The DMCA does do one good thing: it absolves internet service providers from responsibility for copyright-infringing actions of their users. They must notify the users in question, and remove the offending material if there is no response, but they are not legally liable for its appearance in the first place. This is accomplished by means of a DMCA Takedown Notice. A particularly interesting case right now involves a demonstration by a law professor (Wendy Seltzer) in which she's posted on YouTube a 30-second clip of an NFL game in an educational, fair-use context. So far, the chronology is thus:
  1. The NFL sent a takedown notice to YouTube (who complied, removing the clip), possibly generated automatically by a program run specifically to detect and send notices for copyright violations.
  2. Wendy Seltzer sent a counternotice (generated automatically, hah!) basically pointing out that it was a fair-use clip. YouTube put the clip back up.
  3. The NFL sent another notice (in probable violation of the DMCA), and YouTube took down the clip again.
  4. Seltzer sent another counternotice, and the clip is back up.
For further exciting details, see Wendy Seltzer's DMCA fiasco archive.

Re-redefining Copyright (Creative Commons)
A standard "All Rights Reserved" copyright is very strict; it literally means that (outside of fair use) the author must be asked permission for every use of their content. Until somewhat recently, the only way to allow wider usage (e.g. for derivations (remixed music), non-commercial, or even complete usage with attribution) was to get a lawyer to write a custom contract or to make an informal and legally sketchy agreement. Creative Commons is an organization that has developed a set of legally thorough contracts that "give you the ability to dictate how others may exercise your copyright rights." (CcWiki FAQ) In effect, Creative Commons is extending copyright to allow easier publishing of material that doesn't need to be completely protected.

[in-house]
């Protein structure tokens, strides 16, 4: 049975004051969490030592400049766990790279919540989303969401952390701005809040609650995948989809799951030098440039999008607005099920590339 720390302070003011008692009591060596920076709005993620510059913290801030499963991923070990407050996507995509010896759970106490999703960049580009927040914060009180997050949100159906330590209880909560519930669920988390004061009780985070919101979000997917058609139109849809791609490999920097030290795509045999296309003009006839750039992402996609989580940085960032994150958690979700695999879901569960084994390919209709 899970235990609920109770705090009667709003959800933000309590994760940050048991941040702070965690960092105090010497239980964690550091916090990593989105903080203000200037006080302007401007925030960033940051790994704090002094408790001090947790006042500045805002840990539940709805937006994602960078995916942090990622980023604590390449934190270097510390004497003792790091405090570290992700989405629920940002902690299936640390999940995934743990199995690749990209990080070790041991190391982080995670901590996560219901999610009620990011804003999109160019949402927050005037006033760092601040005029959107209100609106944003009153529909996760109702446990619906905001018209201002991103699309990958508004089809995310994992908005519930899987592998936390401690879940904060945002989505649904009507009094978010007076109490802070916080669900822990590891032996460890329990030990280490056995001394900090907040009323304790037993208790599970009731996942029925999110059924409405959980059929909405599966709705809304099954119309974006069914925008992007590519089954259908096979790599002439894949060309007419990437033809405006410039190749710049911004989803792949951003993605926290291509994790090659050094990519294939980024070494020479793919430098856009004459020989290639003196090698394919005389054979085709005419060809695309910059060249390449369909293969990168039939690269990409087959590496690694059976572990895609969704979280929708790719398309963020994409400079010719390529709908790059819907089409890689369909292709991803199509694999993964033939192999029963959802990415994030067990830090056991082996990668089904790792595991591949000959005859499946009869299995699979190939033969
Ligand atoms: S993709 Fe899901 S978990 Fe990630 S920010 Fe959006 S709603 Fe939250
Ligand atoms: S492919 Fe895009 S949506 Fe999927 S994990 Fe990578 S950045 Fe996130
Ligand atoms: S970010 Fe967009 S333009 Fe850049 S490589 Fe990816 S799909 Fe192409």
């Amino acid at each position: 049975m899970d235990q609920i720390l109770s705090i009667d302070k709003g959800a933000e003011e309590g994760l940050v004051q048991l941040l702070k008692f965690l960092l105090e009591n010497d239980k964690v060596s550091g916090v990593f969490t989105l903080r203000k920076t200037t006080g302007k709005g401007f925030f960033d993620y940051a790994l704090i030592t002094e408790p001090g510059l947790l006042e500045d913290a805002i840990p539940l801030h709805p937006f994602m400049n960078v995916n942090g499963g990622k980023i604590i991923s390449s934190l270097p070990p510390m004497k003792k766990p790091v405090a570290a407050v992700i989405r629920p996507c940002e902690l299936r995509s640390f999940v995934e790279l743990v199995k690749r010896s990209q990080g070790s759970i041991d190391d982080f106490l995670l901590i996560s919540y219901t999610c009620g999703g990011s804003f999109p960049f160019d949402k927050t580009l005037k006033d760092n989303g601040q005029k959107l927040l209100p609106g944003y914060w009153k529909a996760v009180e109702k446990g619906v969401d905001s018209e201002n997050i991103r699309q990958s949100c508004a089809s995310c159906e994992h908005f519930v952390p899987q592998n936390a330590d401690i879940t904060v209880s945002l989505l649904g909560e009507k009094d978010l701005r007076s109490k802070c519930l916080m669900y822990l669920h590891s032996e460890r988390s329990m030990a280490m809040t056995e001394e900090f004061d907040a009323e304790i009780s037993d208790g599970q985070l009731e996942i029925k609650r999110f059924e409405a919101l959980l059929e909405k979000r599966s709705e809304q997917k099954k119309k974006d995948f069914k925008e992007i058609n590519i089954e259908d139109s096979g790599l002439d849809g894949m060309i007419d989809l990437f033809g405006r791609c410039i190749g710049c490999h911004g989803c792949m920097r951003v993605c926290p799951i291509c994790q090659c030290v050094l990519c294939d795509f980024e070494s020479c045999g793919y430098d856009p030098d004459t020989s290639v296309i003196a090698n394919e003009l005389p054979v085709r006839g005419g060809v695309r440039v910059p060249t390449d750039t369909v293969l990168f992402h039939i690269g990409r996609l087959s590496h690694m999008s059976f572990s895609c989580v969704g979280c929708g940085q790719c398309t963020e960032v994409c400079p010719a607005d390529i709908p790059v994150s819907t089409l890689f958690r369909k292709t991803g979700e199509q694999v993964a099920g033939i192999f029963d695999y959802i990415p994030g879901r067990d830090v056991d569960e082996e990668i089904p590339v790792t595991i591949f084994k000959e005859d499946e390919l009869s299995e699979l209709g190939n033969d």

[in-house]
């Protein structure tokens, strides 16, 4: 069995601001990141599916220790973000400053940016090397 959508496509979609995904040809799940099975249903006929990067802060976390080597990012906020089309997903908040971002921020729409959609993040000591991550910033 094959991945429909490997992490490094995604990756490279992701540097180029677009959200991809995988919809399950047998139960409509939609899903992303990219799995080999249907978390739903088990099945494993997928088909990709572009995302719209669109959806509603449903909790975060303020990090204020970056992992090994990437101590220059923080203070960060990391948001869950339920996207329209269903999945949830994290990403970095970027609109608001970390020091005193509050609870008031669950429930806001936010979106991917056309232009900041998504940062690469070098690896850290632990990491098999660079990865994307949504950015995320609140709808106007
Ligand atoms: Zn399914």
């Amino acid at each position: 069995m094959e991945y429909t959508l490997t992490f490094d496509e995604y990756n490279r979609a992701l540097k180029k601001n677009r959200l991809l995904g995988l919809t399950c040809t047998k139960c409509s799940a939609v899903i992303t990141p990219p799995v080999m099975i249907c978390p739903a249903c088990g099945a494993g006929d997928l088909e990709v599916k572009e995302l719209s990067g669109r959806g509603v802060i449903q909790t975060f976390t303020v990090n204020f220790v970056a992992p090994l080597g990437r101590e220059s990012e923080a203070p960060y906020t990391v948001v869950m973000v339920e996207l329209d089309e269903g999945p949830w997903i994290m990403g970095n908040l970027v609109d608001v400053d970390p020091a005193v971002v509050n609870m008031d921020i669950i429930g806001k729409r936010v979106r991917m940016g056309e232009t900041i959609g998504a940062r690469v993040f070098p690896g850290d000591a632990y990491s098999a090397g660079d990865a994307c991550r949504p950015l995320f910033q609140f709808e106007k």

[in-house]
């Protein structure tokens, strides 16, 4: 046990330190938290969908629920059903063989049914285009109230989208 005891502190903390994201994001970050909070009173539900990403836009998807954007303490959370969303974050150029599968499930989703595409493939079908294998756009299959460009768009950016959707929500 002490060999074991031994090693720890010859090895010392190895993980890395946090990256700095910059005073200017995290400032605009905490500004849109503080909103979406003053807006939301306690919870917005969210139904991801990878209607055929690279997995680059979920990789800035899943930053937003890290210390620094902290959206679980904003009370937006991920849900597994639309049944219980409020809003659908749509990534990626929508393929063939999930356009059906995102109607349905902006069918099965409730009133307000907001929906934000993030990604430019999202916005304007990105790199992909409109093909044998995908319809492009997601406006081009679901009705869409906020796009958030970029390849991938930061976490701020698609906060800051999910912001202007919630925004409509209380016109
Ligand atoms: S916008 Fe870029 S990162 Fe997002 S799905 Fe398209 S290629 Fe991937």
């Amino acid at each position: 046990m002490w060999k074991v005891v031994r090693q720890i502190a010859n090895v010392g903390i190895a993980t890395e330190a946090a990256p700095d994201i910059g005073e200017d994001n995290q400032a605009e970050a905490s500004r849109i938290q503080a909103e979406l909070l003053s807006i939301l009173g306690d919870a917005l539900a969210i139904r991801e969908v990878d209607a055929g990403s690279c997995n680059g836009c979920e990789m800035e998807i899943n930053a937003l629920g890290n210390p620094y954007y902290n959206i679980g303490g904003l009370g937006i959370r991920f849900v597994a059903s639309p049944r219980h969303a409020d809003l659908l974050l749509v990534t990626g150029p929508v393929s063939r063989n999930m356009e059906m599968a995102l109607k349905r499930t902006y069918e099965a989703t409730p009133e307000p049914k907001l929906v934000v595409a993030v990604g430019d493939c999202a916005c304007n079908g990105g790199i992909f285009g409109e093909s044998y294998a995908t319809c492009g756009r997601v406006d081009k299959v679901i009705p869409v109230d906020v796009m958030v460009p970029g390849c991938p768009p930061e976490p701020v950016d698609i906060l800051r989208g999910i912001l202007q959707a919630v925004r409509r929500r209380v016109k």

A basic set of pre-built licenses exists that can be chosen based on your needs. The core set of Creative Commons licenses all require attribution of the source of a work, but allow you to mix-and-match additional clauses. Non-commercial licenses require that your work or derivations not be used commercially. Share Alike licenses require that any use of your work be shared under the same license as the original. No Derivatives licenses allow use of your work, but only as long as the content is not modified. Additional information about these licenses can be found here.

Creative Commons licenses now apply to a vast amount of work. I mentioned previously that Flickr hosts over 30 million images for use in the public domain; these are being shared under various flavors of Creative Commons licenses. Flickr actually allows you to pick your license type as you upload your photos. Music, video, photos, software, and even books have been licensed for use (and reuse) under Creative Commons.

One especially interesting feature of Creative Commons licenses is that they're machine-readable. This means that a piece of software can easily determine what it's allowed to do with a given work. The example I keep using when trying to explain this is that of a screensaver that pulls pictures from a photo-hosting site like Flickr. Suppose you have a screensaver for sale that shows neato-keen pictures from Flickr and blends them together in interesting ways. Rather than having to individually contact all the Flickr users with pictures you want, you can design your screensaver software to automatically search for only pictures that are licensed for commercial, derivative use. Your piece of software is thus entering a contract with the creators of those pictures, but no human interaction is necessary, either by you, the user of your screensaver, or the creator of the pictures. Thus begins the trend towards software agents negotiating (legally binding) deals, which I'll imagine further in a later post.

Post scriptum:

By waiting long enough to post this article, I've actually lucked into a great example. Creative Commons has recently made the national news in relation to the upcoming US presidential debate. MSNBC hosted the recent debates for the Presidential Primary, but only posted the content online with commercials and an extremely limiting license that, among other things, disallowed "internet use". (See various blog posts.) For the upcoming June debates, both Barack Obama and John Edwards endorsed a proposal that the debates be released under a Creative Commons license. CNN has apparently agreed to do so for all the presidential debates they host.